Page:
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Antecedents and Patterns of Suicide Behavior in First-Admission Psychosis

By Shelly Bakst, Jonathan Rabinowitz and Evelyn J. Bromet


Background: Persons with psychotic illnesses have an increased risk for suicide, especially early in the illness. Sufficient knowledge allowing for early recognition is lacking. Objectives: To describe suicide behaviors before and during the 4 years following first psychiatric hospitalization, examine associations of demographic and psychiatric risk factors, and develop a suicide risk index. Method: Data came from the Suffolk County Mental Health Project, a first-admission cohort (n = 529). Cox regression was used to study associations of risk factors to suicide behaviors; a summary suicide behavior risk index was also tested. Results: Prior to first admission, 28.0% (n = 148) of the cohort had attempted suicide. During the 4-year follow-up, 13.6% (n = 72) of the cohort attempted suicide (29.7% of those with previous attempts and 7.3% making their first attempt) and 3 respondents died of suicide. The significant predictors at index admission of subsequent attempts were prior attempts or ideation, severity of depressive symptoms and thought disorder, lifetime substance abuse, and younger age. Suicide ideation was predicted by the same variables with the addition of insight into illness and with the exception of age at admission. A 3-category risk index was created; 61.1% of those who made a suicide attempt were in the highest risk group (n = 44/72). Conclusion: The current study confirms and extends previous research showing that risk factors early in the course of illness are predictive of subsequent ideation and attempts. The risk index may be a useful adjunct in identifying individuals likely to benefit from preventive interventions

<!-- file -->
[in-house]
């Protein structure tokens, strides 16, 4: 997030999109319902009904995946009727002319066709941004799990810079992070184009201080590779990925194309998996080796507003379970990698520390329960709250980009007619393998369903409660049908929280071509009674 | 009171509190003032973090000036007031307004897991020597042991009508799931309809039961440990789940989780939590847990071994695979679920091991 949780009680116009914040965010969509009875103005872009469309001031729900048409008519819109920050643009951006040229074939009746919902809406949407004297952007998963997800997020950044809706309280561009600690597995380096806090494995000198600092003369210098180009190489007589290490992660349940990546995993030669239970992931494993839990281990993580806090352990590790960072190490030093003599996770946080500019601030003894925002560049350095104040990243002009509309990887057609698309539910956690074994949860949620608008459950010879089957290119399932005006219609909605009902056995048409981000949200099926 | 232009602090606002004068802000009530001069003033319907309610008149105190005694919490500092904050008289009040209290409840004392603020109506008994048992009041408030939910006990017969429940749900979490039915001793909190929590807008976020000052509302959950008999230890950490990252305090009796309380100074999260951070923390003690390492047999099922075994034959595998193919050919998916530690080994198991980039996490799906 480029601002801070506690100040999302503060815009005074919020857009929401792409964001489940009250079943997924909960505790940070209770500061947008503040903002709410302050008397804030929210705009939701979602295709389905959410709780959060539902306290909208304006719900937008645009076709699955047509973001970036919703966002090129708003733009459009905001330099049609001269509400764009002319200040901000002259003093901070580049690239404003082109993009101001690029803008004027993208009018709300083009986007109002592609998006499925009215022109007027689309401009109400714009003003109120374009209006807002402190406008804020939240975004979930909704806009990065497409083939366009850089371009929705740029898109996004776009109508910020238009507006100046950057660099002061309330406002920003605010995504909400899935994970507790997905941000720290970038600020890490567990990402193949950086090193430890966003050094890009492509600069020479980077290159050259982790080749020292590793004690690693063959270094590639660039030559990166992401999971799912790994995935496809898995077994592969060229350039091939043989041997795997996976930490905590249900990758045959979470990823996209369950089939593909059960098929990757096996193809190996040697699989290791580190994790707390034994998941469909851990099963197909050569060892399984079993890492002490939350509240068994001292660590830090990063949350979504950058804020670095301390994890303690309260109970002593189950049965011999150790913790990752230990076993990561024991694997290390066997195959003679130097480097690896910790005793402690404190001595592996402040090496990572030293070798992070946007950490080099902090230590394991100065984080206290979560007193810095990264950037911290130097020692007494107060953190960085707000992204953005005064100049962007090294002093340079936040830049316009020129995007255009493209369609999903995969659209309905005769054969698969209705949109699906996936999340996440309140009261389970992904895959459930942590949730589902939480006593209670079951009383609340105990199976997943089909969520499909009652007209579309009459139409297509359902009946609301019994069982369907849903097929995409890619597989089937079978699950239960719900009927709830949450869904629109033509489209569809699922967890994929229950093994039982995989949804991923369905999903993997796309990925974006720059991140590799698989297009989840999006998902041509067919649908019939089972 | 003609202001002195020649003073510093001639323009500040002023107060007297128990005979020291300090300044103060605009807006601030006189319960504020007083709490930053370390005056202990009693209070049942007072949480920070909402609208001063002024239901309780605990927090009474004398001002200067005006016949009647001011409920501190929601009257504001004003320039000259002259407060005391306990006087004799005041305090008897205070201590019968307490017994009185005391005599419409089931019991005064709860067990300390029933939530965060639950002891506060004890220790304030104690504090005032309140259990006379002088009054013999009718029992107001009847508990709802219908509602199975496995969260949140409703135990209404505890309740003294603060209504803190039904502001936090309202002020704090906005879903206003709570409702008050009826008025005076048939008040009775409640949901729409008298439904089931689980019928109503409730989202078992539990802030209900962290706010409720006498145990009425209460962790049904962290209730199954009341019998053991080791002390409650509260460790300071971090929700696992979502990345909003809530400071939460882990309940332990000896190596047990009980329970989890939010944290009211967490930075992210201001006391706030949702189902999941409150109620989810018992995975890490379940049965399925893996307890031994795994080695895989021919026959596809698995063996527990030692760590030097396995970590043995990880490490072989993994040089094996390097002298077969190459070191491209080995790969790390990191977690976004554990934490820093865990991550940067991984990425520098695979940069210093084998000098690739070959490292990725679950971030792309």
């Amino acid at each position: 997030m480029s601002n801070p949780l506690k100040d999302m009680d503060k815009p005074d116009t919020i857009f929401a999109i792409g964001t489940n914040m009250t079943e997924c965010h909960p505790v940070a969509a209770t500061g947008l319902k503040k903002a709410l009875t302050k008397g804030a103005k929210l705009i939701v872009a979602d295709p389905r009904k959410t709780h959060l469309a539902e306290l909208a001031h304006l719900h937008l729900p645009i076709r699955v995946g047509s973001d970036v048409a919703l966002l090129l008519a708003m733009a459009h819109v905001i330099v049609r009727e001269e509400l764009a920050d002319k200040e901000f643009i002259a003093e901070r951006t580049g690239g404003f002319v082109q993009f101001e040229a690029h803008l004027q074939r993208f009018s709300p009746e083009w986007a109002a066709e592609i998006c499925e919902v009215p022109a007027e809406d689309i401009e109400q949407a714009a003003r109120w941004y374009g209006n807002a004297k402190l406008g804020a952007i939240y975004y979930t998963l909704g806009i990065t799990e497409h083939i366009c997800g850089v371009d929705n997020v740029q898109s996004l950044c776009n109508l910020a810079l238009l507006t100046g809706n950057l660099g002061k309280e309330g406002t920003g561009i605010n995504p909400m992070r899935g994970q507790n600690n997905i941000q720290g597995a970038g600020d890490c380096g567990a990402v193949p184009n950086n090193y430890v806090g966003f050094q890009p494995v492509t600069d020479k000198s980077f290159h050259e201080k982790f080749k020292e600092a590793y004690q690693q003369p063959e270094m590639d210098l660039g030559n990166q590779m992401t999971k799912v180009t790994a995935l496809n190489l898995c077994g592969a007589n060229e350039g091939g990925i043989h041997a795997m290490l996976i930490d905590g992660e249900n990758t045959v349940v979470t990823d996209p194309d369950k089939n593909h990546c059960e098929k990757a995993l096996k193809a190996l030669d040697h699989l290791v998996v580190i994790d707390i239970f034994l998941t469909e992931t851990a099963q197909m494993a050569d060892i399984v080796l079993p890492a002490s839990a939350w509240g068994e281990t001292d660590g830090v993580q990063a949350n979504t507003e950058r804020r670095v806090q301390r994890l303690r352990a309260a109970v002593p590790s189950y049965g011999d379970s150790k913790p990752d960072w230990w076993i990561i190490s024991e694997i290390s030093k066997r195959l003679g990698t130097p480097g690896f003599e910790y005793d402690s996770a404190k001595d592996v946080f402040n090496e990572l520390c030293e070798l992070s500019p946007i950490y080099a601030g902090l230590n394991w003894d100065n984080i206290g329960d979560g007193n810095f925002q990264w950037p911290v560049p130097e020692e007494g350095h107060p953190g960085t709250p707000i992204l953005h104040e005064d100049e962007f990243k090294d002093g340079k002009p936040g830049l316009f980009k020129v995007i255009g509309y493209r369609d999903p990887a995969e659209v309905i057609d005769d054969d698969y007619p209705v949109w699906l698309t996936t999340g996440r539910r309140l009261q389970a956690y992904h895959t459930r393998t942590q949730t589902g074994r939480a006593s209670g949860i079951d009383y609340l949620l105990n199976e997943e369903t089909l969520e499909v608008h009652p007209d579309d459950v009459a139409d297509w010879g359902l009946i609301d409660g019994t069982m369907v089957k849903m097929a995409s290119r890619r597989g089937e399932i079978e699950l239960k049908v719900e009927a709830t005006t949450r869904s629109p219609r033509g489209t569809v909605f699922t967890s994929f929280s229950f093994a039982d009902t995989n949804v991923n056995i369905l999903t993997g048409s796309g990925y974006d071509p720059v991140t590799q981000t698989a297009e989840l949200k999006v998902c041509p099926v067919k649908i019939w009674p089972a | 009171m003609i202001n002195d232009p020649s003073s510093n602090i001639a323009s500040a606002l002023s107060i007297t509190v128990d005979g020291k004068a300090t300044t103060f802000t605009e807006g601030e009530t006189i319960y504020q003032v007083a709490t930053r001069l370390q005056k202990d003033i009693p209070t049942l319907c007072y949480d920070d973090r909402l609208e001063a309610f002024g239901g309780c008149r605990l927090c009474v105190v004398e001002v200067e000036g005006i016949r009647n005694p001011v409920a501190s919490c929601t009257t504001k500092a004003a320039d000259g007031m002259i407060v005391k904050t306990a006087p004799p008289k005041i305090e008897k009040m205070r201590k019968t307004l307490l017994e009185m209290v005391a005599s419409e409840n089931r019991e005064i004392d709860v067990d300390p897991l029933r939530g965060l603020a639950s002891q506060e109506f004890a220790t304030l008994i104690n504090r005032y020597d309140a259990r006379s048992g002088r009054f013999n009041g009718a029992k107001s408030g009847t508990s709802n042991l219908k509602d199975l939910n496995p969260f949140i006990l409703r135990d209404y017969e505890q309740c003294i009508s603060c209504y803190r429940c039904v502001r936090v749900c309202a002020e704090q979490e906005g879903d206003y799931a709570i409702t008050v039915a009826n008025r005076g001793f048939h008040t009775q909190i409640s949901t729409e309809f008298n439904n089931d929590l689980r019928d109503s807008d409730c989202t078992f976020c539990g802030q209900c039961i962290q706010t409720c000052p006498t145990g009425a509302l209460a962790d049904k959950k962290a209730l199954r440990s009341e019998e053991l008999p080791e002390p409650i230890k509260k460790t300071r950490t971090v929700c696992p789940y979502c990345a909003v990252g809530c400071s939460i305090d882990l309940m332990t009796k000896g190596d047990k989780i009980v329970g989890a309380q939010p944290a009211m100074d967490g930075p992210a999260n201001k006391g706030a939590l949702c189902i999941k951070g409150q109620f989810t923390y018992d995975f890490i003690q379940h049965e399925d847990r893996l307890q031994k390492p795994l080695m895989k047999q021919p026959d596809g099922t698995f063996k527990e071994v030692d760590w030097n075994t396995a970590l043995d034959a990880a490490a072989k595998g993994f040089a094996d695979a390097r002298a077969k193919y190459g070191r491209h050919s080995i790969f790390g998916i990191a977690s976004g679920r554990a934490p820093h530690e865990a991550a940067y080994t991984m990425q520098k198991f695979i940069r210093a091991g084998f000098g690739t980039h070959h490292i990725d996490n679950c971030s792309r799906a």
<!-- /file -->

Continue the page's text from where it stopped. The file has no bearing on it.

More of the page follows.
Topics: Regular Articles
Publisher: Oxford University Press
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Provided by: PubMed Central
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